Despite a turbulent market environment in 2022, Merrill Lynch Wealth Management boosted its advisor head count year over year, with President Andy Sieg predicting the firm would continue to see 3% to 4% advisor growth on average per year over the next decade.
According to the firm’s fourth quarter 2022 earnings report, Merrill added more than 800 advisors in the second half of last year, with total head count at 19,273 at year-end, compared with 18,846 at the end of 2021 across “all wealth management businesses” in both the wealth and consumer banking divisions.
In all, Merrill, which is part of Bank of America Merrill Lynch, saw a record full-year revenue totaling $18.1 billion, up 4% year over year. It reported 25,000 net new households last year, including a fourth quarter record of 2,500, its strongest quarter since the second quarter 2019 and a 27% increase from the year-ago quarter.
While the firm would not break out the specific head counts for each division, Sieg said each division had grown during the quarter. He said the firm’s recruiting strategy was based upon their belief that we’re in “bull market for advice,” and said the growth in consumer banking was largely predicated on its self-directed activity and robo advisor offerings.
“The growth I’m talking about, the 3% to 4% growth in advisors, a good deal of that will take place in the Merrill business, given the scale of the Merrill business and the central role that advisors play in serving high-net-worth and ultra-high-net-worth clients, in particular,” he said. “You just can’t overstate the role an advisor plays.”
Year over year, assets under management dropped from approximately $1.6 billion to $1.4 billion, with brokerage and other assets likewise dipping from more than $1.6 to $1.4 billion. But nevertheless, the wealth division boasted full-year records for both revenue and net income, a particularly good result considering negative returns in both equity and bond markets, said Alastair Borthwick, BofA’s chief financial officer.
“The volatility and generally lower market levels put pressure on certain revenues in this business again in Q4, but what helps differentiate Merrill and the private bank is a strong banking business at scale with $3.24 billion of deposits and $224 billion of loans,” he said. “So despite a 14% decline in assets under management and brokerage fees year over year, we saw revenues hold flat with the fourth quarter of 2021.”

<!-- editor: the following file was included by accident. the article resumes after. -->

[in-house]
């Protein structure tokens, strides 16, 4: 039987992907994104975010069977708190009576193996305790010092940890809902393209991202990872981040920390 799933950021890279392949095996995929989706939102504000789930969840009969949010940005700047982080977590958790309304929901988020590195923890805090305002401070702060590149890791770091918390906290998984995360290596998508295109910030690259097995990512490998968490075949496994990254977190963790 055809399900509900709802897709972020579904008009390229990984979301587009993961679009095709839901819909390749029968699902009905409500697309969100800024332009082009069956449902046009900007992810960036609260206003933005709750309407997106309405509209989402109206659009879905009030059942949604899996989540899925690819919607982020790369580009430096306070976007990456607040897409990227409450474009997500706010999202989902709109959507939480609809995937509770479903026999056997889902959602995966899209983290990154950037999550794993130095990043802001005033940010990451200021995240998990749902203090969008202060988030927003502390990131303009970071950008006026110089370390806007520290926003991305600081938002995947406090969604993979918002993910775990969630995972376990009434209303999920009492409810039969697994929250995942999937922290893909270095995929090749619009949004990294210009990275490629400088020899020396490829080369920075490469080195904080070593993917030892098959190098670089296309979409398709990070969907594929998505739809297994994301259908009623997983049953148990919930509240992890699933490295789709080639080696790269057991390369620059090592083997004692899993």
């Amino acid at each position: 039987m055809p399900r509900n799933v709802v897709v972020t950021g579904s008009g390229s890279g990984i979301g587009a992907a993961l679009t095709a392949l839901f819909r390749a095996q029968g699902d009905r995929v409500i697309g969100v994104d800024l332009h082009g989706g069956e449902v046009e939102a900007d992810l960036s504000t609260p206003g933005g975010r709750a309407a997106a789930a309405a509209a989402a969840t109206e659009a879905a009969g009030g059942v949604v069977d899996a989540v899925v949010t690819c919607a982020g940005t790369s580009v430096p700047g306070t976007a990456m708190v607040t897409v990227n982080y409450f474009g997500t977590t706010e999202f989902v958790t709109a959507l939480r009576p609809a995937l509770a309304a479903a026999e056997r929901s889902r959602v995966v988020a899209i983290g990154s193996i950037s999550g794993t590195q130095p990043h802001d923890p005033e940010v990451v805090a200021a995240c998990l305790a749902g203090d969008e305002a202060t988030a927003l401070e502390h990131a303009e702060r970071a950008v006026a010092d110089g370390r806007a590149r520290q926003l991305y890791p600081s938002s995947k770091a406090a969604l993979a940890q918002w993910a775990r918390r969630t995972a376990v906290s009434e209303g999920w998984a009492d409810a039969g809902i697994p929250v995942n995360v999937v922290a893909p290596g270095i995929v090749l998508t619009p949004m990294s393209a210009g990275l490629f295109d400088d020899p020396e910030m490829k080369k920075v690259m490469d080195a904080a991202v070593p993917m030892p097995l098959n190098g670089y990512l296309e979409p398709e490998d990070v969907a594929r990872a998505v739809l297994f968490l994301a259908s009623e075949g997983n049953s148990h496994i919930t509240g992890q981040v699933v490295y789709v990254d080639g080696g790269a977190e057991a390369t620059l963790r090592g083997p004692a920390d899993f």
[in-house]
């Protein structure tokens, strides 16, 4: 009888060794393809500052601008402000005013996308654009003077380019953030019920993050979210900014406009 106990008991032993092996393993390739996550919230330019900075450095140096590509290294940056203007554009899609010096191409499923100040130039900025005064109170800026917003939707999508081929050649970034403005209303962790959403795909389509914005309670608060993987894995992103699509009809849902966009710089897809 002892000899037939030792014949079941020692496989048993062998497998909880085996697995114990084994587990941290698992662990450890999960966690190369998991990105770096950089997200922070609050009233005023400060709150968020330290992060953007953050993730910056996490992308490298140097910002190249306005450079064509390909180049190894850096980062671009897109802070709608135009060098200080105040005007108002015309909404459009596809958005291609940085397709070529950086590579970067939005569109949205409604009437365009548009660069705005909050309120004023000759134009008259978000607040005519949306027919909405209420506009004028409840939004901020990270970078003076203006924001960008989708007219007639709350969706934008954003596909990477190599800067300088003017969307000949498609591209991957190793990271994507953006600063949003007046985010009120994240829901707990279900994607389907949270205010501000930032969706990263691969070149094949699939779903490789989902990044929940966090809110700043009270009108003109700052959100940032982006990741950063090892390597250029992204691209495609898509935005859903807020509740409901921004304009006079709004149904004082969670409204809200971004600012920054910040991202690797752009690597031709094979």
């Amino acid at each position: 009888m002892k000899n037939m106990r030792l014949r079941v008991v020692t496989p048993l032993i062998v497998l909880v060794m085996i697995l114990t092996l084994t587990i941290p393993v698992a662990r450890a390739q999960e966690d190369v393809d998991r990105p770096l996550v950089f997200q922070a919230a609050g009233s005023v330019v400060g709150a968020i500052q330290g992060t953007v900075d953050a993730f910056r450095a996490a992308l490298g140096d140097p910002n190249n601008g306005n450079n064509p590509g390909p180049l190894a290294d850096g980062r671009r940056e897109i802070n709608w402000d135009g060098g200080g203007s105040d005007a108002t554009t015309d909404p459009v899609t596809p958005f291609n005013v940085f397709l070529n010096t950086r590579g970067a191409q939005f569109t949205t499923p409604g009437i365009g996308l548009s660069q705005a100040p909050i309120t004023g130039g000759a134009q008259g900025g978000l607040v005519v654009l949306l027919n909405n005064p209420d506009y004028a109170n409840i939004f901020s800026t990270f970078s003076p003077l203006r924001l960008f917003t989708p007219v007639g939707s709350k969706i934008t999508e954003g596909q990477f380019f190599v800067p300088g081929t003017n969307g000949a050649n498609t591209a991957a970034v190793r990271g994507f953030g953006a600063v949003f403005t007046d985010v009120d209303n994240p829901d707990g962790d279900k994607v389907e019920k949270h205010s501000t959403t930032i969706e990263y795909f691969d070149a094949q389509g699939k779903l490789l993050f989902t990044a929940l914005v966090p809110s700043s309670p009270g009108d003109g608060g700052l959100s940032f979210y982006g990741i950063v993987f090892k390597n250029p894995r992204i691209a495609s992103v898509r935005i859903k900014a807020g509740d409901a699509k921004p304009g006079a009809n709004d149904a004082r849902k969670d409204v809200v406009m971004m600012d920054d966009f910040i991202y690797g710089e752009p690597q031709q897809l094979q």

According to Sieg, attrition remained relatively steady among advisors from previous years, and said that despite a temporary pause in experienced advisor hiring, he expected that to be a “somewhat more visible component” of the firm’s growth strategy in 2023.
Advisor Head Count Slips at Wells Fargo
Wells Fargo also reported its earnings Friday morning, with the firm seeing a similar decline in asset-based fees, “driven by a decrease in market valuations,” the firm said. That resulted in non-interest income declining $167 million to approximately $2.6 billion.
Total advisor head count at the company dipped slightly from 12,367 at the end of 2021 to 12,027 at the end of last year.
Revenue overall increased 1% year over year, with net interest income up 69% due to higher interest rates.
During a call detailing the results, Wells Fargo CEO Charles Scharf said the bank was not projecting “a severe downturn” in the economy, though he said it must nevertheless be prepared for one. Calling 2022 a “turning point in the economic cycle,” he said that the Federal Reserve remained steadfast about raising rates to reduce inflation.
Though Scharf believed the rate hikes were beginning to impact consumer spending, housing, credit and demands for goods and services, he said the impact on the company’s consumers and businesses has been “manageable” thus far.
“And though there will certainly be certain segments and consumers that are more impacted than others, the rate of impact we see in our customer base is not materially accelerating,” he said.